Determining traits from genes
Advanced technologies allow scientists to decipher information about genes faster and more accurately than ever before. But bridging the gap between the genome and how it will be expressed has proven challenging. Scientists used a model grass to demonstrate, for the first time, a two-step process that links genes to internal properties of a plant and in turn links those internal properties to plant growth traits.
Advances in medicine, nutrition, and agriculture rely on the ability to study a set of genes inside an organism and predict how that organism will look or behave. These external traits have always been considered a complex interaction between biochemical and physiological properties and the environment. The new process developed under this research bridges this gap between what scientists see on the inside and what everyone sees on the outside. This knowledge could help researchers develop plants that are more tolerant of changes in their environment and improve human disease diagnosis.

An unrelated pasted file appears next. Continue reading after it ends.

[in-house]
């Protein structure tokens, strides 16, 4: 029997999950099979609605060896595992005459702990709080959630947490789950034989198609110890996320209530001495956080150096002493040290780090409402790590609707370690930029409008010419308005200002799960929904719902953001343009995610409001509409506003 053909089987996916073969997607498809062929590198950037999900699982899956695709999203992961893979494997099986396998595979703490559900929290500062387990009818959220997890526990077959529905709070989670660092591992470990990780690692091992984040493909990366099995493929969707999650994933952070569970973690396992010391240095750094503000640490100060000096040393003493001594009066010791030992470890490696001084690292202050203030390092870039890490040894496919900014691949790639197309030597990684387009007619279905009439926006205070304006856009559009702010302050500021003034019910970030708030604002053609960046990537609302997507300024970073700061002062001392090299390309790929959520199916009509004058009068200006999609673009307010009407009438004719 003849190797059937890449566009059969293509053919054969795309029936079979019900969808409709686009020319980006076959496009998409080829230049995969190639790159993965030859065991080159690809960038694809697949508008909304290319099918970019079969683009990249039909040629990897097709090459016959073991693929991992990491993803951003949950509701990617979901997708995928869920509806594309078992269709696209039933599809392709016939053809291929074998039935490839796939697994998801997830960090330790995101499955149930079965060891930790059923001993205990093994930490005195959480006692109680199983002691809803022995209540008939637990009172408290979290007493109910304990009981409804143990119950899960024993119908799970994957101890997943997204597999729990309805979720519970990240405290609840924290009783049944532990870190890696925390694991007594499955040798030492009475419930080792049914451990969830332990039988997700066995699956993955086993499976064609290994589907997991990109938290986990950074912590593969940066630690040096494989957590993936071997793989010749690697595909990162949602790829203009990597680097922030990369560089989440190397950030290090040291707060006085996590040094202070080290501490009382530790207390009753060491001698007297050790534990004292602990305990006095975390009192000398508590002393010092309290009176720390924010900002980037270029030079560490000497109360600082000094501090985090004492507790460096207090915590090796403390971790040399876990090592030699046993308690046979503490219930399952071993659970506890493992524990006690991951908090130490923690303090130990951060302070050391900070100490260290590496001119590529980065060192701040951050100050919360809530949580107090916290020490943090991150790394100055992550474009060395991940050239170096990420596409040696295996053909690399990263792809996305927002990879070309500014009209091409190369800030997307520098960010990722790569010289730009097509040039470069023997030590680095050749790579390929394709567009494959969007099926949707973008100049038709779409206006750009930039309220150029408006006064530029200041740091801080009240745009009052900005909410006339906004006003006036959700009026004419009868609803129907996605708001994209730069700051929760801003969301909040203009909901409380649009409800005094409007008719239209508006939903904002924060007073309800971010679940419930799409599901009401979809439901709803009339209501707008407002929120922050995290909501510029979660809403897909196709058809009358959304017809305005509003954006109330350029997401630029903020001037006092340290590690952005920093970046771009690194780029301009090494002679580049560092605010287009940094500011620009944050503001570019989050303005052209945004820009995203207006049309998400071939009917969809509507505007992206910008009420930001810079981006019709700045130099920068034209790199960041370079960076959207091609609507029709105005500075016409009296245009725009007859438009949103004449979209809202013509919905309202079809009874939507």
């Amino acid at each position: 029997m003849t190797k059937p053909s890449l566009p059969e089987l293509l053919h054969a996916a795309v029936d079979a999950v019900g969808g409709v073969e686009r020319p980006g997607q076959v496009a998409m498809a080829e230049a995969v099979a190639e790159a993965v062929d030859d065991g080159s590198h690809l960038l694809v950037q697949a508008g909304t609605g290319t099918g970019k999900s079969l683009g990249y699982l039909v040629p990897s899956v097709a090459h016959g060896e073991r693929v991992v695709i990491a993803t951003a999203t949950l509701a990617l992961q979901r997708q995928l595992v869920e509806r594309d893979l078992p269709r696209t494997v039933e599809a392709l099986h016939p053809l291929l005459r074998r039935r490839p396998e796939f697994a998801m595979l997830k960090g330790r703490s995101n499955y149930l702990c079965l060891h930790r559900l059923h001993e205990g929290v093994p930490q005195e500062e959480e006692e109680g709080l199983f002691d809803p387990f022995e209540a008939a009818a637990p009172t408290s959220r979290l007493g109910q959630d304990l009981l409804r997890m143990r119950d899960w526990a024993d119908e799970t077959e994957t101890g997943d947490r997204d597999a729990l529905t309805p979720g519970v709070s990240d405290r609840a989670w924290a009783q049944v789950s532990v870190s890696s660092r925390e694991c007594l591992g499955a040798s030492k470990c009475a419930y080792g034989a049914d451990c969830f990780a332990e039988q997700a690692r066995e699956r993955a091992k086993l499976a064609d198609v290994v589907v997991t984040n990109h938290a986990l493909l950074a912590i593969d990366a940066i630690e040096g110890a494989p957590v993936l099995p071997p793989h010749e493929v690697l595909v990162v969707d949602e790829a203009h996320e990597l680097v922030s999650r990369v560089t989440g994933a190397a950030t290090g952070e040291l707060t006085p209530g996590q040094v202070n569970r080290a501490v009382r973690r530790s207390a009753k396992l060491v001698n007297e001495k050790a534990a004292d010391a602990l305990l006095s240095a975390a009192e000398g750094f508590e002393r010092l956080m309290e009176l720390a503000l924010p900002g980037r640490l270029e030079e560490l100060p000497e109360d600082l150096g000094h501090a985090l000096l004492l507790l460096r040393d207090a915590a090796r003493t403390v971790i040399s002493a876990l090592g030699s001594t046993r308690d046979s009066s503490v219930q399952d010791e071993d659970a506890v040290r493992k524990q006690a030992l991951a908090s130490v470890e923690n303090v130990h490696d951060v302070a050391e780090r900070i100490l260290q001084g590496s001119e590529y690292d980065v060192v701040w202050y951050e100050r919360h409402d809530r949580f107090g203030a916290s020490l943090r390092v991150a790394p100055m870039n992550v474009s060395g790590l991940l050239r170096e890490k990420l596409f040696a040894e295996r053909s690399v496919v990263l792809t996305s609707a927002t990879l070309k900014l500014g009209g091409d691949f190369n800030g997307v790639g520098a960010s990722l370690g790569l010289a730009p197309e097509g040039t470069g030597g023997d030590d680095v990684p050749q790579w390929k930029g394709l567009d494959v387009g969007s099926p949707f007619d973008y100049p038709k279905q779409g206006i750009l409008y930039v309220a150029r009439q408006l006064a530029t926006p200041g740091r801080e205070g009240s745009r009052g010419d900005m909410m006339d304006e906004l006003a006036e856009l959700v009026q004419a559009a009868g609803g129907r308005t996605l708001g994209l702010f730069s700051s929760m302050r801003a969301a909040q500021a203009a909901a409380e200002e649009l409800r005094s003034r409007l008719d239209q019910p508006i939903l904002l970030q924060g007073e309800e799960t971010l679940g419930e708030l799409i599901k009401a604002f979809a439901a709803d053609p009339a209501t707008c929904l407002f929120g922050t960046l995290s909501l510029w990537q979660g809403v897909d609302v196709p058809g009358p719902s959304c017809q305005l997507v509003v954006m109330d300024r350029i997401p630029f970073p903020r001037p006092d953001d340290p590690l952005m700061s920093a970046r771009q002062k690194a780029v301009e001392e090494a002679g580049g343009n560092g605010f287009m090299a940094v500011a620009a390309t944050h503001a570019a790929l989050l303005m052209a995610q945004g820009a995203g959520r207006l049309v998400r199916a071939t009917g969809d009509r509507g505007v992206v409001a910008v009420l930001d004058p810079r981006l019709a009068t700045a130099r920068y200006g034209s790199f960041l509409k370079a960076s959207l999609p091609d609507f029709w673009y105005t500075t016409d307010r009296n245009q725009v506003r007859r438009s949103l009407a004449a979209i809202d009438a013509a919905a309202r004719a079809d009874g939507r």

Staff at EMSL, the Environmental Molecular Sciences Laboratory, a U.S. Department of Energy Office of Science user facility, partnered with colleagues at Pacific Northwest National Laboratory and the Joint Genome Institute to study stiff grass (Brachypodium distachyon). Using EMSL's linear ion trap quadrupole Orbitrap mass spectrometer, they looked at biochemical and physiological properties as internal traits—the final internal expression of an organism's genes— focusing specifically on metabolites. They then compared these internal traits to external traits such as biomass accumulation, the amount of biomass allocated above and below ground, and drought tolerance. These traits are important for selecting or designing crops and for managing agricultural systems to meet increasing demands for food, animal feed, and energy production. The scientists discovered that a two-step process—comparing genes to internal traits and then comparing internal traits to external traits—could allow them to accurately predict external traits from genomic information. This study is the first in a series of investigations to examine gene diversity in stiff grass across different environmental conditions and determine how external traits can be predicted.